"Under the present framework, a landowner is obliged to give mineral rights holders free and unfettered access to the land without compensation for the unhindered exploration for, and exploitation of mineral resources.
"However, only a landowner can apply for rezoning of property appropriate for the mining activity concerned. The landowner can refuse to rezone on environmental grounds. If the land is not zoned appropriately, the landowner can effectively prevent the mineral rights holder from exercising their rights.
"Should the Bill be passed into law, it will grant statutory powers to a Presidential Infrastructure Co-ordination Commission (PICC) to expropriate land required for development in terms of the NDP.
"The power of the state to expropriate land already exists under separate legislation – but that provides for compensation on a willing buyer, willing seller basis. As long as the seller disputes the value of the land and this remains unresolved by a court, no expropriation can take place.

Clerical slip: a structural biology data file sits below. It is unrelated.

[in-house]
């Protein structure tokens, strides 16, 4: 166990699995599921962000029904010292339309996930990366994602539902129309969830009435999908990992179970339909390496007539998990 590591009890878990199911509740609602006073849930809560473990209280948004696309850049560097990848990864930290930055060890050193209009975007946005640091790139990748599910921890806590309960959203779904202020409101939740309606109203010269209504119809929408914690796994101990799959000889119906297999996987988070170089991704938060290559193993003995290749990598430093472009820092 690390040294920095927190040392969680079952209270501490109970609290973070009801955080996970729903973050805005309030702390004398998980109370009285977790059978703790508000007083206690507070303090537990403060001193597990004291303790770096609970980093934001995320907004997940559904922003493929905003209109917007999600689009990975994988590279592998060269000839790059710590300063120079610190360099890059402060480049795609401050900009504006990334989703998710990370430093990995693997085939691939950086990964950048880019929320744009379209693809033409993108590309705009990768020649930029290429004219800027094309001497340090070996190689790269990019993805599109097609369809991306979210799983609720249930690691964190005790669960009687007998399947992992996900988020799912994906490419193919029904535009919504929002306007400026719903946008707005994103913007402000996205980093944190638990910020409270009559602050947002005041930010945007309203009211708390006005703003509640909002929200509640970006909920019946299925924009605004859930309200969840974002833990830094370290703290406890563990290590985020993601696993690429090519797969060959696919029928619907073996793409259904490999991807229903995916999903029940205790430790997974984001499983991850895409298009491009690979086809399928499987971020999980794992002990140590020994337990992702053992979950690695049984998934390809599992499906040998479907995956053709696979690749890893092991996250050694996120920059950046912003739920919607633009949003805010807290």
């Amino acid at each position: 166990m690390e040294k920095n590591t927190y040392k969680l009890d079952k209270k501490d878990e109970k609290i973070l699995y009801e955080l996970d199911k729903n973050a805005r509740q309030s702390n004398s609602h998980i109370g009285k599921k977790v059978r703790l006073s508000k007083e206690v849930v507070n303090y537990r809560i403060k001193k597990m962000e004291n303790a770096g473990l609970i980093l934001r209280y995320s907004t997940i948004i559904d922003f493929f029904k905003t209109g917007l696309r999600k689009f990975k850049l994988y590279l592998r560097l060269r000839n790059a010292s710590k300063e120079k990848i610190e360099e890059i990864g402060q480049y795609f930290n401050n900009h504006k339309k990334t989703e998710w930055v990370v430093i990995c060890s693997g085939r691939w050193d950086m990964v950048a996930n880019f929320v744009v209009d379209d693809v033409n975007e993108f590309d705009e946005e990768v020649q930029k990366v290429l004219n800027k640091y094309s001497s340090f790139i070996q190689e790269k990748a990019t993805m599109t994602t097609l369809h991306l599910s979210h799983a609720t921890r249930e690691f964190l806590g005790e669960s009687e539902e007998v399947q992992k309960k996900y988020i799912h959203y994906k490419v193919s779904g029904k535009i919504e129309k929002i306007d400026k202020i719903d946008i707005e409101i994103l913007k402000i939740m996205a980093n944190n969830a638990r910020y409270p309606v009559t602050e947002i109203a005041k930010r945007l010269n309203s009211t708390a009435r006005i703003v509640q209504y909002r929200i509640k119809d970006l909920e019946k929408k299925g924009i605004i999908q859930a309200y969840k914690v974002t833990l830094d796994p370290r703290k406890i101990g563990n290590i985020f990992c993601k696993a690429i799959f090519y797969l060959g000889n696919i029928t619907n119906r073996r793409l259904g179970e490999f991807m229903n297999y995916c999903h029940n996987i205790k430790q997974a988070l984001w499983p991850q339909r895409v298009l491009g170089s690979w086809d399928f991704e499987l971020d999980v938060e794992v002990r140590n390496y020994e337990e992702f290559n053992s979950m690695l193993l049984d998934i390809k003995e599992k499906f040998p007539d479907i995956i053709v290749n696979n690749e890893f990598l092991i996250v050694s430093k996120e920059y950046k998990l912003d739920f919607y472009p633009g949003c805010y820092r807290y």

"The Bill proposes a far-reaching departure from this principle. Instead, the Bill proposes compensation on a fair market value basis, with various mechanisms proposed as to how fair market value is to be determined.
"Importantly, the Bill effectively provides for the state to expropriate at its proposed value while allowing the landowner a right to approach the courts after expropriation has occurred, for a fresh valuation. The law would effectively enable the state to acquire land for purposes of the NDP and would prevent reluctant landowners from stalling the acquisition."